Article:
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10 Must Reads for the CRE Industry Today (Feb. 7, 2022)

Bisnow analyzes the secretive industrial dealmaker that’s been helping Amazon grow. A program in New York State designed to help developers convert hotels into housing drew only one application, reports Politico. These are among today’s must reads from around the commercial real estate industry.

  1. Does Amazon’s Secretive Industrial Deal-Maker Have Grander Ambitions? “Five years ago, KBC had a headcount of roughly a dozen people based in one city, but today it has more than 130 employees. It has hired more than 115 people since the start of 2019 alone, according to a Bisnow analysis of employee LinkedIn pages. It opened offices in Atlanta, Dallas and Nashville in 2020, sources told Bisnow, before launching four new outfits last year alone: in New Jersey, Chicago, Phoenix and San Francisco.” (Bisnow)
  2. State's $100M program to convert hotels into housing drew just one applicant “Developers, housing advocates, and other experts interviewed by POLITICO say the measure establishing the program did not address zoning and building code issues that continue to pose a logistical and financial obstacle to successful conversions. As the economic impacts of the pandemic gradually recede, opportunities to convert distressed hotels could also wane as the industry recovers — making the inactivity in the program an urgent concern for proponents.” (Politico)
  3. A Normal Supply Chain? It’s ‘Unlikely’ in 2022. “For those who keep tabs on the global supply chain, the very concept of a return to normalcy has given way to a begrudging acceptance that a new normal may be unfolding.” (The New York TImes)
  4. Biden’s Regulatory Drive Sparks Pushback From Business Lobbyists “Lobbyists and business groups are responding to what some describe as the federal government’s most concerted regulatory push since the Obama administration. Some Democrats hope the regulatory effort will deliver some policy wins for progressives and union activists ahead of November’s midterm elections, especially now that President Biden’s congressional agenda has stalled amid infighting within the Democratic Party.” (The Wall Street Journal)
  5. How strip malls could help solve the housing shortage “On the street itself, some lanes of traffic could be dedicated to public transit, and wide sidewalks could make room for café seating with separated bike lanes on the side. In the late 1980s, Calthorpe was the first planner to define transit-oriented development—the idea that compact, walkable, mixed-use neighborhoods should be built around train stations. But he says that wide streets like El Camino could be used in a different way.” (Fast Company)
  6. SHoP Architects Workers End Union Drive “But support for the union lost steam internally as some of the architecture and design firm’s leadership circulated a petition among employees to pull the vote, and clients threatened to stop working with the firm if its workers unionized, Curbed reported. SHoP disputes these claims.” (Commercial Observer)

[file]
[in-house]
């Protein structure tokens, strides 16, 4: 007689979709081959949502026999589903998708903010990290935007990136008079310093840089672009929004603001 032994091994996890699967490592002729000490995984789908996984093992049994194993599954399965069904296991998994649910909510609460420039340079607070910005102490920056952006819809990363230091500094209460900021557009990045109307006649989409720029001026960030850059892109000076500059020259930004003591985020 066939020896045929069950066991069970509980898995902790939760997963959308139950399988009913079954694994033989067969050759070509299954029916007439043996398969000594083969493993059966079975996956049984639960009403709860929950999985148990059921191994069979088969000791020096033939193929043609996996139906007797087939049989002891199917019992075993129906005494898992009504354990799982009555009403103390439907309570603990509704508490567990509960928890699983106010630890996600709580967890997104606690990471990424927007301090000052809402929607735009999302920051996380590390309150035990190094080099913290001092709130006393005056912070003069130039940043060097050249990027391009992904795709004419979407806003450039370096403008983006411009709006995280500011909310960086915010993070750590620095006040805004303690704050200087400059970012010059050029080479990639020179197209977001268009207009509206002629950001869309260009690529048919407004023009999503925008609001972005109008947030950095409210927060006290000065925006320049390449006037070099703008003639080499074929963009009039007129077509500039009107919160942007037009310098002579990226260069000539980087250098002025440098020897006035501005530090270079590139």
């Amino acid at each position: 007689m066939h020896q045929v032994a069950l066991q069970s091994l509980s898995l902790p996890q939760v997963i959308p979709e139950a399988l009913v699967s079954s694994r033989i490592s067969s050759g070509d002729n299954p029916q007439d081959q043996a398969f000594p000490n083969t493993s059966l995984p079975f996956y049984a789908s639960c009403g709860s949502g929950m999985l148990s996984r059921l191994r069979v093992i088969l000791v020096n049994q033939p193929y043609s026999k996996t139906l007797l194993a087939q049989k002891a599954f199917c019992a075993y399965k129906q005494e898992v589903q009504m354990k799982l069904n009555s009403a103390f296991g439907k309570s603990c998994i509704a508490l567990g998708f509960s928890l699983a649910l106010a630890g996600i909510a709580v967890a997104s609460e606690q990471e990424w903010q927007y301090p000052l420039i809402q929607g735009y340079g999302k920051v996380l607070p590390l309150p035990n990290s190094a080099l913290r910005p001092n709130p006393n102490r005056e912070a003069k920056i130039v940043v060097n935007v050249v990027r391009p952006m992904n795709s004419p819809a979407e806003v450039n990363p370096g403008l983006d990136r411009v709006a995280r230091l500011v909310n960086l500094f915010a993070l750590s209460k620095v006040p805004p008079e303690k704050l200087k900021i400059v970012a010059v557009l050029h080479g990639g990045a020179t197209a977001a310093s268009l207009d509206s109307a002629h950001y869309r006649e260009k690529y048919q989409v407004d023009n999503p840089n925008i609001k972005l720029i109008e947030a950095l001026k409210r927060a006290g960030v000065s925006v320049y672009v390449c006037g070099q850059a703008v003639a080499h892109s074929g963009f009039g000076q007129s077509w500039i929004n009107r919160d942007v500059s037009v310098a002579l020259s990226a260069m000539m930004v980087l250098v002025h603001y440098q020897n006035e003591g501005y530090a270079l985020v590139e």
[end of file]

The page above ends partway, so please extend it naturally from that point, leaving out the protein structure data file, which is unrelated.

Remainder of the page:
7. ‘Are We In Trouble Now?’ Data Centers Are About To Finally Feel The Supply Chain Pinch “So far, the global supply chain crisis has done little to slow down the accelerating torrent of data center development, as facilities continued to come online at a record pace throughout 2021. But with supply disruptions showing no signs of dissipating, some industry insiders say the impact on data centers could be dramatic in 2022 with delays and rising costs on the horizon.” (Bisnow)
  8. Simon launches ghost kitchen offering “Simon is introducing ‘Grab, Go, Eat,’ a new collaboration with ghost kitchen startup Kitchen United. Through the Grab Go Eat platform, customers at select centers operated by Simon can order from multiple restaurants in a single transaction for in-mall pickup or home delivery.” (Chain Store Age)
  9. This CEO Lets His Employees Work Whenever They Want—From Wherever They Want “The company has 1,876 employees in 97 countries who work on an ‘asynchronous’ basis, meaning they set their own schedules. While they must hit their goals, they control when and how much they work. Unlike regular remote work, asynchronous work creates different logistical challenges, including how to communicate in a world with fewer meetings or real-time discussions. Proponents argue that it can lead to better hires and productivity.” (The Wall Street Journal)
  10. LA County extends eviction moratorium through 2022 “County supervisors approved the latest extension of the controversial renter protections at a meeting last week by a vote of four to one. The extension was necessary, the majority of the board argued, because many county residents continue to face financial hardship wrought by a pandemic that has now dragged on for two years and continues to infect Angelenos.” (The Real Deal)
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